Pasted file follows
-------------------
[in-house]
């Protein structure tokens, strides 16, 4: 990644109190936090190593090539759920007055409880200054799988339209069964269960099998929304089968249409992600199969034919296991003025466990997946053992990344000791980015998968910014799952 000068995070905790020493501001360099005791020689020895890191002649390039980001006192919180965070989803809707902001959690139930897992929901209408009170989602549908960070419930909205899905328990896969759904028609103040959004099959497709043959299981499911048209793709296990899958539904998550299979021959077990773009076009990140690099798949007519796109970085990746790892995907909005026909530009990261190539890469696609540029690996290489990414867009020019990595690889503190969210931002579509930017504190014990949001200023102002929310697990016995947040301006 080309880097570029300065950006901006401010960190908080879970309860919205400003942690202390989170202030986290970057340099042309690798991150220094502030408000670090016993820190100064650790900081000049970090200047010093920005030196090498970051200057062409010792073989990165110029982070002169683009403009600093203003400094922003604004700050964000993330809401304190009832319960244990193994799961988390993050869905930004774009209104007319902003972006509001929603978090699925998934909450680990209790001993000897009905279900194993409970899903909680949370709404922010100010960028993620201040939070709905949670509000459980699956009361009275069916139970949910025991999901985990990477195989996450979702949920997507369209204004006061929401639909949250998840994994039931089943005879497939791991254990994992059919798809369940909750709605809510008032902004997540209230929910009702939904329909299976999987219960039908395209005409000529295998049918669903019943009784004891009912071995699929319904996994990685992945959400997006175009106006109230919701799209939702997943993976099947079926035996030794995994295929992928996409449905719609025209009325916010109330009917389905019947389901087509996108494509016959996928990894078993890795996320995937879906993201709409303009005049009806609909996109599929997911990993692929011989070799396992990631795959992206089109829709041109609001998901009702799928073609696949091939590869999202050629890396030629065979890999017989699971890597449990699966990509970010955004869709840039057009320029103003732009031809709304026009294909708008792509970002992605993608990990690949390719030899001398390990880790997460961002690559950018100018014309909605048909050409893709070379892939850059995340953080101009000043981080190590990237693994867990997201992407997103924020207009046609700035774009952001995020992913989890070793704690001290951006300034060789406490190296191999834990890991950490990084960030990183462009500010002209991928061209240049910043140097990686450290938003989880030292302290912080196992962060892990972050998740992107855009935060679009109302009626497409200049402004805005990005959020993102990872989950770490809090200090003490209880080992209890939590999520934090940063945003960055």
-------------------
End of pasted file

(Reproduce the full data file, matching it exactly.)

[in-house]
């Protein structure tokens, strides 16, 4: 990644109190936090190593090539759920007055409880200054799988339209069964269960099998929304089968249409992600199969034919296991003025466990997946053992990344000791980015998968910014799952 000068995070905790020493501001360099005791020689020895890191002649390039980001006192919180965070989803809707902001959690139930897992929901209408009170989602549908960070419930909205899905328990896969759904028609103040959004099959497709043959299981499911048209793709296990899958539904998550299979021959077990773009076009990140690099798949007519796109970085990746790892995907909005026909530009990261190539890469696609540029690996290489990414867009020019990595690889503190969210931002579509930017504190014990949001200023102002929310697990016995947040301006 080309880097570029300065950006901006401010960190908080879970309860919205400003942690202390989170202030986290970057340099042309690798991150220094502030408000670090016993820190100064650790900081000049970090200047010093920005030196090498970051200057062409010792073989990165110029982070002169683009403009600093203003400094922003604004700050964000993330809401304190009832319960244990193994799961988390993050869905930004774009209104007319902003972006509001929603978090699925998934909450680990209790001993000897009905279900194993409970899903909680949370709404922010100010960028993620201040939070709905949670509000459980699956009361009275069916139970949910025991999901985990990477195989996450979702949920997507369209204004006061929401639909949250998840994994039931089943005879497939791991254990994992059919798809369940909750709605809510008032902004997540209230929910009702939904329909299976999987219960039908395209005409000529295998049918669903019943009784004891009912071995699929319904996994990685992945959400997006175009106006109230919701799209939702997943993976099947079926035996030794995994295929992928996409449905719609025209009325916010109330009917389905019947389901087509996108494509016959996928990894078993890795996320995937879906993201709409303009005049009806609909996109599929997911990993692929011989070799396992990631795959992206089109829709041109609001998901009702799928073609696949091939590869999202050629890396030629065979890999017989699971890597449990699966990509970010955004869709840039057009320029103003732009031809709304026009294909708008792509970002992605993608990990690949390719030899001398390990880790997460961002690559950018100018014309909605048909050409893709070379892939850059995340953080101009000043981080190590990237693994867990997201992407997103924020207009046609700035774009952001995020992913989890070793704690001290951006300034060789406490190296191999834990890991950490990084960030990183462009500010002209991928061209240049910043140097990686450290938003989880030292302290912080196992962060892990972050998740992107855009935060679009109302009626497409200049402004805005990005959020993102990872989950770490809090200090003490209880080992209890939590999520934090940063945003960055």